The Memorial Museum of Astronautics opened in Moscow in 1981. Why underground? Because it is located within the base of the soaring Monument to the Conquerors of Space in the northeast of the city.
Though the space monument’s tower was erected in 1964, the memorial museum did not exist for another seventeen years. Opening ceremonies took place on April 10, 1981, to commemorate the 20th anniversary of the day Yuri Gagarin became the first human to orbit the Earth in space.
Busts of astronauts: Gagarin, Tereshkova, Komarov, etc.
A monument to Tsiolkovsky and Monument to the Conquerors of Space.
In the middle of Cosmonauts Alley, there is a small square picturing the solar system.
“Memorial Museum of Astronautics”.
On Cosmonautics Day, 2009, the museum was reopened after three years of reconstruction. It has virtually tripled its original size and has added new sections dedicated to space programs worldwide, including the USA, Europe, China and the ISS.
Ticket prices are reasonable. Adult tickets: 7 dollars plus 7 dollars for those wanting to take pictures (with no flash).
First artificial satellite was launched on October 4th, 1957 from Baikonur Cosmodrome. It circuited Earth about 1,400 times and burnt after re-entry. Made on a scale of 1 to 1.
A second artificial satellite was launched on November 3rd, 1957 with a dog named Layka on board. Made on a scale of 1 to 1.
A third artificial satellite. Made on a scale of 1 to 1.
A catapult container for experimental animals and the stuffed dogs, Belka and Strelka, which returned to Earth on August 20th, 1960.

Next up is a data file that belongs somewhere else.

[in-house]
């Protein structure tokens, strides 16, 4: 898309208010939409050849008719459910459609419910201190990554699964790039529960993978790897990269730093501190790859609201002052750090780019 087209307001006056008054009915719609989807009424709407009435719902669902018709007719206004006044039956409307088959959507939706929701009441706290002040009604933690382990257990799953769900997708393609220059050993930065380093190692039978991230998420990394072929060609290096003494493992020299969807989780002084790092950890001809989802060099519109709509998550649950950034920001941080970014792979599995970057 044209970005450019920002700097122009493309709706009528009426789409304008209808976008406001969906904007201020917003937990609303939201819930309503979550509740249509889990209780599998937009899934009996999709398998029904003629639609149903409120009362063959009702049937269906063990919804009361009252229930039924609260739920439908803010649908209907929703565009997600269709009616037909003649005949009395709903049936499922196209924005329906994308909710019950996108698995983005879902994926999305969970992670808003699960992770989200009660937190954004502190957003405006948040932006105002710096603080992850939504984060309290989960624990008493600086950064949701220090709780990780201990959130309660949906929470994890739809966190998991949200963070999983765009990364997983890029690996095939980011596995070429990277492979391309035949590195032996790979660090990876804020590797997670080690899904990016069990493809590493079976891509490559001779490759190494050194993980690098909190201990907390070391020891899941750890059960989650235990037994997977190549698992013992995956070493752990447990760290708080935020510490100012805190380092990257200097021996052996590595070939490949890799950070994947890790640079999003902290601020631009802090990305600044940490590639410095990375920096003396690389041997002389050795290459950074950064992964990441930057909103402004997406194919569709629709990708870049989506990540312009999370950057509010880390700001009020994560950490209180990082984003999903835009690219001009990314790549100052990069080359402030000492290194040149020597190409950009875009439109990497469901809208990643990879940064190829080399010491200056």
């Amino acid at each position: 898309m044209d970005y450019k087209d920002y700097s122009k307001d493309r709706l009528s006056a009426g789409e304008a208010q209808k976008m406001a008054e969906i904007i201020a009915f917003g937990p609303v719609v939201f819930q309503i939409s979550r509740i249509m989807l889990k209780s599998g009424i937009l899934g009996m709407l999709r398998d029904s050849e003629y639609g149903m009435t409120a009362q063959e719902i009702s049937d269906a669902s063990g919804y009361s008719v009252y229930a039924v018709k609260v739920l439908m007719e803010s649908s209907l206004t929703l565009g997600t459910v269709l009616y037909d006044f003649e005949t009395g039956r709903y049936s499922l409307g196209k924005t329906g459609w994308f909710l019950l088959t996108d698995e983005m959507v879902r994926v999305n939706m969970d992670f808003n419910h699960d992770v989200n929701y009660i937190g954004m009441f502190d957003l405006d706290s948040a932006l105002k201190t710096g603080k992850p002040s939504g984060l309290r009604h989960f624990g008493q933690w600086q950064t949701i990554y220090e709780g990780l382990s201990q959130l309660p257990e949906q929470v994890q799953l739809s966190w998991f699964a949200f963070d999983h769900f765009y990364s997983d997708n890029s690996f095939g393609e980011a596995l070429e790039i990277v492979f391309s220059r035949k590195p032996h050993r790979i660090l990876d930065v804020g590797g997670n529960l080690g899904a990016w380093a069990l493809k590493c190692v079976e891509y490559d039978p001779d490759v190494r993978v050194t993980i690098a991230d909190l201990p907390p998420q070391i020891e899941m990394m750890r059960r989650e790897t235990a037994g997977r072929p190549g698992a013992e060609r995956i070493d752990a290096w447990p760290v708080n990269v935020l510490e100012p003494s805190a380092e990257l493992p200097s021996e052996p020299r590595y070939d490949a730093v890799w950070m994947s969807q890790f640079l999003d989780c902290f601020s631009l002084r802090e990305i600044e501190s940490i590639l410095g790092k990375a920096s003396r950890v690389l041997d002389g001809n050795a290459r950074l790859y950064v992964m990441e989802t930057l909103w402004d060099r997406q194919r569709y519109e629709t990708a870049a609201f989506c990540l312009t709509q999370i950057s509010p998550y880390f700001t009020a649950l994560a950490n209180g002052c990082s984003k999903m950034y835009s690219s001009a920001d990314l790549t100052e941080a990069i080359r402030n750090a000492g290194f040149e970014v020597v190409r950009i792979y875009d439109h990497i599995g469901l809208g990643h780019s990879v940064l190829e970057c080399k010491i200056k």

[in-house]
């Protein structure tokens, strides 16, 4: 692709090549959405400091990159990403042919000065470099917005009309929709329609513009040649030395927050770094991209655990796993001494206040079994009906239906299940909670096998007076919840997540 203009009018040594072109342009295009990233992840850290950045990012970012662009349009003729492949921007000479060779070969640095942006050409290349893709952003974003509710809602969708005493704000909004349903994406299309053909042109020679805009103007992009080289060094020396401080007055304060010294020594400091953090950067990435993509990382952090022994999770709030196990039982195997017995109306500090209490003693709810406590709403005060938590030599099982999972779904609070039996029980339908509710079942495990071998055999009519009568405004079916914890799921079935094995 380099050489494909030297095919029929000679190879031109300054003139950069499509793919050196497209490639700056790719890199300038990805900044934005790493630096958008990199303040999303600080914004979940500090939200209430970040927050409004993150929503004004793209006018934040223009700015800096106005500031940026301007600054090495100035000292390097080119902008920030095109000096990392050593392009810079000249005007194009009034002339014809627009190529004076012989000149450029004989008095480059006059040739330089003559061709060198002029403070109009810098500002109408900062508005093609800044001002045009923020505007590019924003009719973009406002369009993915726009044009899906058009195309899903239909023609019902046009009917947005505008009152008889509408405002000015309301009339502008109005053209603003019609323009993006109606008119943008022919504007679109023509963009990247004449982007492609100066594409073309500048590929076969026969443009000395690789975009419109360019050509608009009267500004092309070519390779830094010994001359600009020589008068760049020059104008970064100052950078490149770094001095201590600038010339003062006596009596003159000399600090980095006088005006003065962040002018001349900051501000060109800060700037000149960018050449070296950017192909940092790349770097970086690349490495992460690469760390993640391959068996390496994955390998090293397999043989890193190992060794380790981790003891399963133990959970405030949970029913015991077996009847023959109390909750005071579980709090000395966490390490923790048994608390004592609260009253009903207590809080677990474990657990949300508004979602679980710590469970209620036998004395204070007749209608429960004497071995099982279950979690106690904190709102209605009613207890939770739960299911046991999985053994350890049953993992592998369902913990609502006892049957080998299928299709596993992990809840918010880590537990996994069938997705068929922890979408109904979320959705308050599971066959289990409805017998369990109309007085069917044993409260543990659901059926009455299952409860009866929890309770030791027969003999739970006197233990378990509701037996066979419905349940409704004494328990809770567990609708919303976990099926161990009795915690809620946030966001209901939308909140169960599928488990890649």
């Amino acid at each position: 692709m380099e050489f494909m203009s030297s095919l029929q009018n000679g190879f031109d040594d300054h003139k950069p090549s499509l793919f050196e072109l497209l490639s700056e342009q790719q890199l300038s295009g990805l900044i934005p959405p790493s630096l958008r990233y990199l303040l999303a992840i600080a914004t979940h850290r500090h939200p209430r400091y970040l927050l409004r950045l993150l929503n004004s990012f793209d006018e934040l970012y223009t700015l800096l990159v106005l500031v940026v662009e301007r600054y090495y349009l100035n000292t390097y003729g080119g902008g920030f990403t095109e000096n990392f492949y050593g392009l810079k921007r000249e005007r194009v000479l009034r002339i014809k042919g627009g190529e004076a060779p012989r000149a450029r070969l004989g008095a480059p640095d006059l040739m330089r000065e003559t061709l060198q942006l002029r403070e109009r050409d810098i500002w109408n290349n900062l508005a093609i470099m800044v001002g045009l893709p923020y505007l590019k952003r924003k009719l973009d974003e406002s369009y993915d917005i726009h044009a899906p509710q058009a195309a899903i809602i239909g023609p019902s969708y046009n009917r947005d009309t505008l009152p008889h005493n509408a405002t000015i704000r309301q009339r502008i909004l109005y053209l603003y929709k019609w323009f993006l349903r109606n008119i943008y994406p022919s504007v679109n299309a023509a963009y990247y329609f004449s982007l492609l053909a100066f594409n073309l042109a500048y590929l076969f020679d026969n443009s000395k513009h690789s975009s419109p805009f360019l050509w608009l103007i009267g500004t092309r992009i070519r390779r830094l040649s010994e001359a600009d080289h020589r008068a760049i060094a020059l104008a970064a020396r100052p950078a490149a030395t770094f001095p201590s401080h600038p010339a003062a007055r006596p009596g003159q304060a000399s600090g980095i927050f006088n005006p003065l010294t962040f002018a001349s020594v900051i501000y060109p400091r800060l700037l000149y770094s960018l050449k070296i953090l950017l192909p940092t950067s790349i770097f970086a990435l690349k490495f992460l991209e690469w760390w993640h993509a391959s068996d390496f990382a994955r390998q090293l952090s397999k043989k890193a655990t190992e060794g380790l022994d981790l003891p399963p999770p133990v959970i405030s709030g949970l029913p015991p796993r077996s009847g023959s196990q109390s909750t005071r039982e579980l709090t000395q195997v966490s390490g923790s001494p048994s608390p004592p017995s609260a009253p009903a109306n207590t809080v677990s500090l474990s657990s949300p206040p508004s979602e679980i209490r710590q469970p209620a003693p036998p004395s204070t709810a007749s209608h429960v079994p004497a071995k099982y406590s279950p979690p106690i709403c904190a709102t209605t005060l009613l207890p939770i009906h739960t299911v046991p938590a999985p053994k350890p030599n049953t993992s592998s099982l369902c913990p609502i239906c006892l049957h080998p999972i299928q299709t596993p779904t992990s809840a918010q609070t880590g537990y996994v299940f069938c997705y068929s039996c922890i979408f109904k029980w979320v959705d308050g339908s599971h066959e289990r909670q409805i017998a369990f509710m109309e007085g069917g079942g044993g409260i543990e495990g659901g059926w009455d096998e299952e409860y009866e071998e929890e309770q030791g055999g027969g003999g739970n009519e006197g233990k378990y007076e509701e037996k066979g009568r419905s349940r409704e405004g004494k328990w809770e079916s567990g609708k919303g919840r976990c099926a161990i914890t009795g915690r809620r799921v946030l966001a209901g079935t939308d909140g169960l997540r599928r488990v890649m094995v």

‘Cosmonaut Yury Gagarin’, a space control-monitoring ship.
An exposition picturing cosmonaut Yury Gagarin’s life.
In this spacecraft ‘Vostok’, Yury Gagarin journeyed into outer space on April 12th, 1961. Made on a scale of 1 to 3.
A telegraph key from the spacecraft ‘Vostok’ simulator Y. Gagarin and G. Titov have been training on.
Yury Gagarin’s awards, Hero of the Soviet Union and the Order of Lenin.
A transceiver staion of the ‘Orbita’ system. Made on a sale of 1 to 20.
Cosmonauts have worn this 20-kilogram space suit up to 1963.
Luna 9 (E-6 series) was an unmanned space mission of the Soviet Union’s Luna program. On February 3rd, 1966 the Luna 9 spacecraft was the first spacecraft to achieve a soft landing on any planetary body other than Earth and to transmit photographic data to Earth. Made on a scale of 1 to 1.
Mars 1 was an automatic interplanetary station launched in the direction of Mars on November 1, 1962 to fly by the planet at a distance of about 11,000 km. Made on a scale of 1 to 3.
A re-entry vehicle. Made on a scale of 1 to 1.
The Berkut space suit was developed to be used for extravehicular activity for the Voskhod 2 mission aboard a Voskhod spacecraft on the first spacewalk. It was developed by NPP Zvezda in 1964-1965. It was a modified SK-1 suit and was used only by the Voskhod 2 crew.
“The first human to journey into outer space”.
A model of a rocket developed by Tsiolkovsky.
The lead Soviet rocket engineer and spacecraft designer Sergey Korolev’s office in Kaliningrad, the Moscow Region.
The RD-214 rocket engine designed by Gluskko in 1952 – 1957.
Personal belongings of Friedrich Zander, a pioneer of rocketry and spaceflight in the Russian Empire and the Soviet Union. He designed the first liquid-fuelled rocket to be launched in the Soviet Union, GIRD-X, and made many important theoretical contributions to the road to space.
A verandah of Tsiolkovsky’s house in Kaluga, used by the scientist as a shop.
They hold many excursions in the museum.